Larry Page

Google co founder Larry Page.

Source: Business Insider

Google suffered a noticeable defeat in November. Mozilla, the company behind the web browser Firefox, decided not to renew its relationship with the search giant, instead signing a five-year deal to make Yahoo the default search engine on the browser.

Since then, Yahoo’s share of the search market has grown healthily, from 8.6% in November to 10.6% today. And Google’s has correspondingly declined: In February, its market share dropped below 75% for the first time since 2008.

While Google is still the clear market leader, it is still embarrassing for the company: Search is Google’s bread and butter — the company’s name has become a verb synonymous with finding information online. Google’s displeasure is now becoming clear, Search Engine Land reports, with the search engine prominently asking Firefox users who do not have Google set as their default search to change when they visit the site.

It’s a big message at the top of search results, taking up prime advertising space and pushing the actual information down the page. Here’s how it looks:

google screenshot firefox yahoo browser business insider
After clicking “Learn how,” the following pop-up appears:

google how to change firefox default search yahoo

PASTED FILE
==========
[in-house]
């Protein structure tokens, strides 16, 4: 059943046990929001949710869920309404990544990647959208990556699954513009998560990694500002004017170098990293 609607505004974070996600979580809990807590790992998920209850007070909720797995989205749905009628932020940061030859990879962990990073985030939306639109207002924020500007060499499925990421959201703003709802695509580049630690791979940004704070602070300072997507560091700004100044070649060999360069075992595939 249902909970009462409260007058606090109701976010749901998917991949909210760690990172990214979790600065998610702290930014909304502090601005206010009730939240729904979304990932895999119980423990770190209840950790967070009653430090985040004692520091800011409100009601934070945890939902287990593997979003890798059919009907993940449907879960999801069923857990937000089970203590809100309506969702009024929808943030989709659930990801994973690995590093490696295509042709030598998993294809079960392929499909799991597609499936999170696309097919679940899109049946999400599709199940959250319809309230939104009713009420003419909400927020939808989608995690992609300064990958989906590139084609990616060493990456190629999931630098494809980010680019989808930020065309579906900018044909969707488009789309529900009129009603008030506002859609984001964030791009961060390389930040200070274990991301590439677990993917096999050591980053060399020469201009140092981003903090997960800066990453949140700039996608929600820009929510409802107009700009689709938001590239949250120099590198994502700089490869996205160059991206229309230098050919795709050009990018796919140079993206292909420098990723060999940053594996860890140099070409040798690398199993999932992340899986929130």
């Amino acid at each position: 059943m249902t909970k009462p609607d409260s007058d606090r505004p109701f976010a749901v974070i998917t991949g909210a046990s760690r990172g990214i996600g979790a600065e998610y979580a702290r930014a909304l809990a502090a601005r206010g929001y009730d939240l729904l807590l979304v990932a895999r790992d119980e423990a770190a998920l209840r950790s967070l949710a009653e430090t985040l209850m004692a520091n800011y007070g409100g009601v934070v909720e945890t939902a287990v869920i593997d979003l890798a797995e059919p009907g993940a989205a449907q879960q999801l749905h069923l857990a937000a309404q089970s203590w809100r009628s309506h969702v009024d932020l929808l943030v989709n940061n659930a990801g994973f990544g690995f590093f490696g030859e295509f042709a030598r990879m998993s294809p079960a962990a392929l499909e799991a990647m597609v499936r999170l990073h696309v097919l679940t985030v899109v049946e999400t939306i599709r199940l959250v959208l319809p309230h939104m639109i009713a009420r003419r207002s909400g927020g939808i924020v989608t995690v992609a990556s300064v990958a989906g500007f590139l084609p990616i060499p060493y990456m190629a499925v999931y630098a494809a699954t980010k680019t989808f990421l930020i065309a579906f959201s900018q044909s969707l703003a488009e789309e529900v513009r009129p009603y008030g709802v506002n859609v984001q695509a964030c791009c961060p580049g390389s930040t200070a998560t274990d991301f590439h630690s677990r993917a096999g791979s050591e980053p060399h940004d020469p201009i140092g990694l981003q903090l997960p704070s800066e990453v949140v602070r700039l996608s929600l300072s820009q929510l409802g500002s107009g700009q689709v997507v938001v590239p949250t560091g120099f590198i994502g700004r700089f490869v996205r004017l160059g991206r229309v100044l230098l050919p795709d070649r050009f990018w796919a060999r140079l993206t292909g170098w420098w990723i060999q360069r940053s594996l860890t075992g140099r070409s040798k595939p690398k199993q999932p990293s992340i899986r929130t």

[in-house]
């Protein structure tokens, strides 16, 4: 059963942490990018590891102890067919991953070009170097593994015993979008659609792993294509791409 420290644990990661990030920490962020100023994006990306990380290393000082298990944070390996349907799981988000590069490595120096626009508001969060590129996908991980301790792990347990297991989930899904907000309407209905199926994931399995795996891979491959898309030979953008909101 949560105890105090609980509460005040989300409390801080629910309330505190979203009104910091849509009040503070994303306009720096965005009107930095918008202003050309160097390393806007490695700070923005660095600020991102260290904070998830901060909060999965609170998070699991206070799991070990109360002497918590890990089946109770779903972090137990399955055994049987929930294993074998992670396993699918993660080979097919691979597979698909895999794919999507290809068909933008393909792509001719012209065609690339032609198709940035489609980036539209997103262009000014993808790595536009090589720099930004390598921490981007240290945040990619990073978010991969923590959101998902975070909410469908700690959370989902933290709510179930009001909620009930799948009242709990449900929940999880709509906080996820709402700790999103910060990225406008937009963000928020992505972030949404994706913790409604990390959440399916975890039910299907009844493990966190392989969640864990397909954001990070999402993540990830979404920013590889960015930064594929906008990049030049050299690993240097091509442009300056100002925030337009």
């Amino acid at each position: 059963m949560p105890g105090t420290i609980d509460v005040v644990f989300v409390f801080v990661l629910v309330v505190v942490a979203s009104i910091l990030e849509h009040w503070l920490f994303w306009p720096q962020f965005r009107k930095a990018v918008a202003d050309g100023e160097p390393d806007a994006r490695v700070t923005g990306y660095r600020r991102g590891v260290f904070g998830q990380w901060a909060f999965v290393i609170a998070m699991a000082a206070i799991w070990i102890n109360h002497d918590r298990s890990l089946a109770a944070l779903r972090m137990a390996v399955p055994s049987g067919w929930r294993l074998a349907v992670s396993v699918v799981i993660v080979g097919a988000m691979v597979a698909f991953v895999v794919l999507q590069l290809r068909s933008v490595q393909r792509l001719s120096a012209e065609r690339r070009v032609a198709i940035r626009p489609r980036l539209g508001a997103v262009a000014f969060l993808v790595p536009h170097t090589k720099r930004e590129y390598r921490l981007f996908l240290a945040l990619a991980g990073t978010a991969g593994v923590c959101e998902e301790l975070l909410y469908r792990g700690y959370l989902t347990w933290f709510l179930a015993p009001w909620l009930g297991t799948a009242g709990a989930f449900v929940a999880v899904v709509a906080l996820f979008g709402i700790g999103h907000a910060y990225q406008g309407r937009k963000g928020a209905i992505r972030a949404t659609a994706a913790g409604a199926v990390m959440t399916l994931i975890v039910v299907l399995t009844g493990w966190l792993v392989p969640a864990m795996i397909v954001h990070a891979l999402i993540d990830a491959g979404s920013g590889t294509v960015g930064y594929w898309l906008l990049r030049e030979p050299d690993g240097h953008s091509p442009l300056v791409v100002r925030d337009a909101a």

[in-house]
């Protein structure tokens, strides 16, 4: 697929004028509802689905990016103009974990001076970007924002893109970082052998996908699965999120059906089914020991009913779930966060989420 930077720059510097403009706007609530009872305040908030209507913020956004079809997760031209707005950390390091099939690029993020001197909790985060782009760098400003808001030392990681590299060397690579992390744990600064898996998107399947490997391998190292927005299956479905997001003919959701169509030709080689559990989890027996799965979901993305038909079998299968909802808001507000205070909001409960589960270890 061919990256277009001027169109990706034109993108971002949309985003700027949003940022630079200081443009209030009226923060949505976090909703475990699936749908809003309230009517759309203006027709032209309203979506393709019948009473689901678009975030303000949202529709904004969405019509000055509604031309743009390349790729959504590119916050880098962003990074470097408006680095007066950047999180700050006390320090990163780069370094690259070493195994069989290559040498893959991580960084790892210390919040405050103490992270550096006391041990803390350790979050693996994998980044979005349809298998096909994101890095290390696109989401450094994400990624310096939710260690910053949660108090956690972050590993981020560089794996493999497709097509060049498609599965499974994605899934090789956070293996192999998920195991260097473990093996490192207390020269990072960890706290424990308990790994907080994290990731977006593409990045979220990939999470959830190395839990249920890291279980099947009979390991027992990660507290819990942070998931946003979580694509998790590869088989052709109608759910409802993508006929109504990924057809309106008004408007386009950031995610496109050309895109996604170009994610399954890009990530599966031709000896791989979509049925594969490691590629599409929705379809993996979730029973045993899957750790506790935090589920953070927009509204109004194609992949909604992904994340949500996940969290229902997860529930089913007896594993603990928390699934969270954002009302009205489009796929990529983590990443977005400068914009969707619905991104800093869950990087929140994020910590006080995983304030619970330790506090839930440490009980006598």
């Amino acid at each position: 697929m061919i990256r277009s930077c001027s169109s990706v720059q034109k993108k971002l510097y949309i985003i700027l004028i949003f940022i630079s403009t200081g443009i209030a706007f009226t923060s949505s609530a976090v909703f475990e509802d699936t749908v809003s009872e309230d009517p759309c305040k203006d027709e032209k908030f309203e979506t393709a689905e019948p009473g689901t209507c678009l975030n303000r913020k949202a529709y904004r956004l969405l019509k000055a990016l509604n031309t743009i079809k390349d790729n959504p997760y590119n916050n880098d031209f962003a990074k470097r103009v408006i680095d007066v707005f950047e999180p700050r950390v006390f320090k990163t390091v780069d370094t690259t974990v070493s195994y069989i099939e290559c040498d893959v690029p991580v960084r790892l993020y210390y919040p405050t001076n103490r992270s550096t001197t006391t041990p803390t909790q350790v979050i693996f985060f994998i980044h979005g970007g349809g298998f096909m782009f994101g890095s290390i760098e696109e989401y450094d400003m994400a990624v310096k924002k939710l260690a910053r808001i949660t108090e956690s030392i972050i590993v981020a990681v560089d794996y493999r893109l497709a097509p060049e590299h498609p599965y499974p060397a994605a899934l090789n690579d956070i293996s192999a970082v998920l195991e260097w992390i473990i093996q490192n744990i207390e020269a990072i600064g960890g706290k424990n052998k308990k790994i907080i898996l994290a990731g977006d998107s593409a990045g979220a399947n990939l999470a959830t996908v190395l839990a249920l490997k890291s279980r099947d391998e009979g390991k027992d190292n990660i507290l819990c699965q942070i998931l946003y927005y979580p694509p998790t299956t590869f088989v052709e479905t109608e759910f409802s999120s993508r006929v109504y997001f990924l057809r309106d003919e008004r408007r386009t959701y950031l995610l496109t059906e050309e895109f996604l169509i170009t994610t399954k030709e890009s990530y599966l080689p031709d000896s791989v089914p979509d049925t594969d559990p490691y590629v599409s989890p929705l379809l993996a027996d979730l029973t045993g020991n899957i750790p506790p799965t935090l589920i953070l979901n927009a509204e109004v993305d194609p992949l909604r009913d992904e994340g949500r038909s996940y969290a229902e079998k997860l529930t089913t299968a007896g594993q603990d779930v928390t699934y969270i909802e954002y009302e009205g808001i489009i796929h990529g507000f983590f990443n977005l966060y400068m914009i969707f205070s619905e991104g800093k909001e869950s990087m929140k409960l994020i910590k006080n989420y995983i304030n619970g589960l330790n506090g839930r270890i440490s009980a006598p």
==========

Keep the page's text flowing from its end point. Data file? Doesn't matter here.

This message is targeted exclusively at Firefox users, suggesting it is a direct response to the decline. We tried to replicated the message on Safari, setting the default search to Yahoo, and the message was nowhere to be seen:

google business insider search safari

Google’s dropping search share is painful for the company, but given that Firefox is used by only 12% of Americans, the long-term effects will be limited. But this may just be the start for Google.

Some reports say Apple is considering dropping Google as its default search engine on the iPhone’s Safari web browser. It is not clear what Apple might use instead, whether Yahoo, Bing, or an in-house search, but any change would be a big loss for Google. The Wall Street Journal reports that in December more than half of all US mobile traffic came from Safari.

There’s a precedent for this: Back in 2012, Apple replaced Google Maps with an in-house Apple Maps app. The software was terribly received and plagued with bugs, but Apple seems to have learned from its mistakes. The map data has been gradually improving, and Apple CEO Tim Cook eventually released an apology over the app.

Cook was so angry over the Google Maps controversy that he reportedly fired a top Apple executive over the situation. If Apple is planning to ditch Google again, it will have to ensure that whichever alternative it comes up with is up to the task.

A recent UBS research note said losing the Safari deal would not be as damaging to Google’s bottom line as some are predicting — even if it would be embarrassing. Either way, this new plea to Firefox users proves that Google is concerned.